If you are at home when a water leak happens, count yourself lucky. Some people return from working all day — or even worse — from being gone on vacation to find that something in their home has sprung a leak. The longer water remains within your home, the more chance there is for water damage, including mold. Water leaks can occur anywhere in your home, especially in the bathroom and kitchen. Here are 10 ways water leaks can occur, and how to figure out the cause of your leak before water damage sets in.
1. Hot Water Heater
According to a Houston plumber, Nick’s Plumbing & Sewer hot water heater leaks are almost inevitable if you don’t replace your hot water heater within a certain number of years, “The nature of the construction of a tank-type water heater almost guarantees that it is going to start to corrode, begin to leak, and will eventually fail entirely by bursting open and flooding your home with its contents.”
If you see water puddling underneath your water heater, then your water heater is leaking. Before the water heater completely fails, get it replaced.
2. Washing Machine
The supply hoses to your washing machine can rupture and cause a leak. If you see water seeping out from underneath your washing machine, this is likely what happened. Look at the hoses for cracking.
There may be wet spots on the adjacent wall and baseboards,too, which could cause water damage.
3. Shower or Tub
Showers can have leaks behind the tiles, and it could take a long time for you to detect them. One sign is if the tiles are lifting. Another sign of a leak could be water seeping out from underneath a tub. A faulty drain can cause this.
One way you’ll know your sink is leaking is if you discover water inside the cabinet underneath the sink. If this happens, you’ll need to place a bucket underneath the leaky pipe until you can get it fixed. You’ll also need to make sure you ventilate the area so it can dry out.
A leaking toilet can be caused by several different things. It can come from the water supply, toilet tank, or underneath the toilet where the flange and wax ring are located. If you find water leaking around the toilet, turn the water supply off.
6. Refrigerator or Dishwasher
When it comes to refrigerators, leaks can occur via the ice maker or water dispenser. A dishwasher’s water supply lines can leak as well, which you may not notice until the floor around the dishwasher becomes wet.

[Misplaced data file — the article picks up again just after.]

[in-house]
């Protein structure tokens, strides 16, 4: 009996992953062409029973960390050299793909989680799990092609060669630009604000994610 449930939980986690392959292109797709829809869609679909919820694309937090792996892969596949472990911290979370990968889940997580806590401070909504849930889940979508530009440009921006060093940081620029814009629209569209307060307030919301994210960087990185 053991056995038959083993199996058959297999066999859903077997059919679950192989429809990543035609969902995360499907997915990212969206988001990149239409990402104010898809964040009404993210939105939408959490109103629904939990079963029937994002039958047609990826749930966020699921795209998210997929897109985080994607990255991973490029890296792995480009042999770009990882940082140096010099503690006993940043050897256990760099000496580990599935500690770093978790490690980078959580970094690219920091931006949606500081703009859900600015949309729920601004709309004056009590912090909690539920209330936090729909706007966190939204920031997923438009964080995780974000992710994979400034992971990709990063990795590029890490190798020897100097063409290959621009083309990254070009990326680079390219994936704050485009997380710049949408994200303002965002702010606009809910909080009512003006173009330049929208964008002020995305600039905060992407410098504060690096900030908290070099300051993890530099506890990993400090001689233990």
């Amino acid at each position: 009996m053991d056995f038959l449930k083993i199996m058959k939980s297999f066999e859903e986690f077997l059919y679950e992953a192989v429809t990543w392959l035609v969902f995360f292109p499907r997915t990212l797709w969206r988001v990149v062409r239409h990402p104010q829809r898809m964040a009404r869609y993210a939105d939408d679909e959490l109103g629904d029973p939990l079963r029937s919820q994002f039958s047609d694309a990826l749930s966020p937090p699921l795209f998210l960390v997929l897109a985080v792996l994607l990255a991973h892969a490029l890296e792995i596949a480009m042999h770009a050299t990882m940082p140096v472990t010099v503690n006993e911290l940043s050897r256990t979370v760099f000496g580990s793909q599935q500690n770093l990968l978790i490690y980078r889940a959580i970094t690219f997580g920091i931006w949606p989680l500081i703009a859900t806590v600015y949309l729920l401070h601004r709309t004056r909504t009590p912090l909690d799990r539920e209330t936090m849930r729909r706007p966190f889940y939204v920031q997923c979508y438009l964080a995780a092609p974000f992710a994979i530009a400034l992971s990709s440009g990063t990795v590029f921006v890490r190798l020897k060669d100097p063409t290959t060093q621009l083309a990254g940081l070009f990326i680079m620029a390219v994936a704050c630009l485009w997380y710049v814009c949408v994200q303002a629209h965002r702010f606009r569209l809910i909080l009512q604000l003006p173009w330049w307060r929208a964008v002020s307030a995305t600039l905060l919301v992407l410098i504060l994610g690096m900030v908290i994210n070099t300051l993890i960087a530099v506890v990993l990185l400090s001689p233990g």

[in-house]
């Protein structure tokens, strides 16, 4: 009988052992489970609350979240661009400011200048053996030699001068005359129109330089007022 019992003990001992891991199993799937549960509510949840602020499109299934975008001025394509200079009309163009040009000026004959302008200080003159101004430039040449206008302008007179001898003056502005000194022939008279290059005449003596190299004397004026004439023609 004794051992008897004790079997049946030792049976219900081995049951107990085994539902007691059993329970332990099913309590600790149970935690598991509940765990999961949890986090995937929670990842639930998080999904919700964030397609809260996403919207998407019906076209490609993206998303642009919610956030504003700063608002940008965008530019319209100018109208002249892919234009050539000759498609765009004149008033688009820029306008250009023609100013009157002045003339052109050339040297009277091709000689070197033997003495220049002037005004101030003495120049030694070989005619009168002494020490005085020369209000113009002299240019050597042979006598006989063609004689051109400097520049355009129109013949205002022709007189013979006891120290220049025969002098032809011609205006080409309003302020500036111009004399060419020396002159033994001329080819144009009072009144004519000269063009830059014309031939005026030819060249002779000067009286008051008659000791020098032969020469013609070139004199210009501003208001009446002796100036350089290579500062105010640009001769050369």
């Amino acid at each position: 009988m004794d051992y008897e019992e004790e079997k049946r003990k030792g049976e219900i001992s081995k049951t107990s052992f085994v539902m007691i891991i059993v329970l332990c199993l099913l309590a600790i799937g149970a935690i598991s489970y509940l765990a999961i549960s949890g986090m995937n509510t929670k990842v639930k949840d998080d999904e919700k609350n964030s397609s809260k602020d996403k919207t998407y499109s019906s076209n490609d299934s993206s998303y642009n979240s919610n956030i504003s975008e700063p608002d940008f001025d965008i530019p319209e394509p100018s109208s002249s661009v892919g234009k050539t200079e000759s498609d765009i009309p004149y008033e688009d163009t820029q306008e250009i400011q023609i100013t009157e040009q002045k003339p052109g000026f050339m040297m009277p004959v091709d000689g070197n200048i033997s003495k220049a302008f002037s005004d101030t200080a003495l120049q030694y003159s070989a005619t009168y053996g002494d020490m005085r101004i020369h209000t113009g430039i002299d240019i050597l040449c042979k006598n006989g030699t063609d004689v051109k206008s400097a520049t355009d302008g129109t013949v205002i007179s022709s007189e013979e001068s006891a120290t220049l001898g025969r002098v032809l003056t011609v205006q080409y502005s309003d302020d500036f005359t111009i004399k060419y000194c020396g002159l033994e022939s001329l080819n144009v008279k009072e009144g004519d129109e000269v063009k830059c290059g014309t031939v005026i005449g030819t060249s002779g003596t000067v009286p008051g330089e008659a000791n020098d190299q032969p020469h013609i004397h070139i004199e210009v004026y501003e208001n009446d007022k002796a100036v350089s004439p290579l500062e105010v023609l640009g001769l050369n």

7. Central Air Conditioner
One cause of a leak is if the central air conditioner’s drain line happens to clog. Although central air conditioners have condensate pans to catch moisture, they are unable to handle the buildup that can occur if the drain line is blocked. The noise of dripping water will likely alert you to this problem.
8. Basement Leaks
If your home has a basement and you notice that there’s water leaking in, it may be from the basement’s exterior drain system being clogged with mud or silt. It could take a long time for you to notice your basement leaking if you rarely go down there, so it’s helpful for you to periodically make a trip into the basement to check for water leaks. Look at the wall-floor joint for cracks and moisture, as well as throughout the floor.
9. Ceiling Leaks
Leaks in your ceiling can occur from items inside of your home or as a result of a leaky roof. If your roof is leaking and needs to be repaired or replaced, you don’t need a plumber. But if you happen to live in a second-story home, and you notice water damage or other signs of a leak on the first-floor ceiling, the leak is coming from a water source in your home. The first thing to check is the upstairs bathroom. Look around the toilet and bathtub to see if there is any water. If not, the leak could be behind the wall or underneath the floor.
Although you might not think a leaky gutter is too much more than a nuisance, they can cause a big problem. If you’re not in the habit of cleaning your home’s gutters, they can fill up with leaves, dirt, twigs and other debris, which can keep the rain water from staying inside the gutter. Instead, it will flow over the side, which can seep into your home’s foundation and cause damage.